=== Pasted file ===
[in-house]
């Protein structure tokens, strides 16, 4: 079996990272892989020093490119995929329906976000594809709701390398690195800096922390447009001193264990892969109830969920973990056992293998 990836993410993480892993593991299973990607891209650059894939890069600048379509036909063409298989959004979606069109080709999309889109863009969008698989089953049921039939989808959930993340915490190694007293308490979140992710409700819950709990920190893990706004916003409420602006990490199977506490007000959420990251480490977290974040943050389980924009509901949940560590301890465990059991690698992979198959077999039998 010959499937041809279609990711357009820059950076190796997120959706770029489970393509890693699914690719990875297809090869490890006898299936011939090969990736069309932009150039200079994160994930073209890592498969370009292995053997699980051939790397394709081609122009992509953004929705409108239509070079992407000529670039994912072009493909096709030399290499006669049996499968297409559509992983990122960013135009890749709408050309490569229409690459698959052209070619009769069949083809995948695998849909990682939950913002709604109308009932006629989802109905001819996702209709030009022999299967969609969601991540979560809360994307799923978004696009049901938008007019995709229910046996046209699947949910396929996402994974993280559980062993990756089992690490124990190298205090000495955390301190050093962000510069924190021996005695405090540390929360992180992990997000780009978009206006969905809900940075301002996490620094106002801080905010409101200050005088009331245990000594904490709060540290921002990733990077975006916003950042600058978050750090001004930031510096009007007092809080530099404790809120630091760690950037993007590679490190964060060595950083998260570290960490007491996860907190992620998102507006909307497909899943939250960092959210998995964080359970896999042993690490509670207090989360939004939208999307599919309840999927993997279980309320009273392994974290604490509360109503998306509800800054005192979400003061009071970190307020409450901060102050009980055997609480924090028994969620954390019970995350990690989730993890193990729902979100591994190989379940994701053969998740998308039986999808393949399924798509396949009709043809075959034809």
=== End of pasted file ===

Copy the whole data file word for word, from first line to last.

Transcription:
[in-house]
């Protein structure tokens, strides 16, 4: 079996990272892989020093490119995929329906976000594809709701390398690195800096922390447009001193264990892969109830969920973990056992293998 990836993410993480892993593991299973990607891209650059894939890069600048379509036909063409298989959004979606069109080709999309889109863009969008698989089953049921039939989808959930993340915490190694007293308490979140992710409700819950709990920190893990706004916003409420602006990490199977506490007000959420990251480490977290974040943050389980924009509901949940560590301890465990059991690698992979198959077999039998 010959499937041809279609990711357009820059950076190796997120959706770029489970393509890693699914690719990875297809090869490890006898299936011939090969990736069309932009150039200079994160994930073209890592498969370009292995053997699980051939790397394709081609122009992509953004929705409108239509070079992407000529670039994912072009493909096709030399290499006669049996499968297409559509992983990122960013135009890749709408050309490569229409690459698959052209070619009769069949083809995948695998849909990682939950913002709604109308009932006629989802109905001819996702209709030009022999299967969609969601991540979560809360994307799923978004696009049901938008007019995709229910046996046209699947949910396929996402994974993280559980062993990756089992690490124990190298205090000495955390301190050093962000510069924190021996005695405090540390929360992180992990997000780009978009206006969905809900940075301002996490620094106002801080905010409101200050005088009331245990000594904490709060540290921002990733990077975006916003950042600058978050750090001004930031510096009007007092809080530099404790809120630091760690950037993007590679490190964060060595950083998260570290960490007491996860907190992620998102507006909307497909899943939250960092959210998995964080359970896999042993690490509670207090989360939004939208999307599919309840999927993997279980309320009273392994974290604490509360109503998306509800800054005192979400003061009071970190307020409450901060102050009980055997609480924090028994969620954390019970995350990690989730993890193990729902979100591994190989379940994701053969998740998308039986999808393949399924798509396949009709043809075959034809």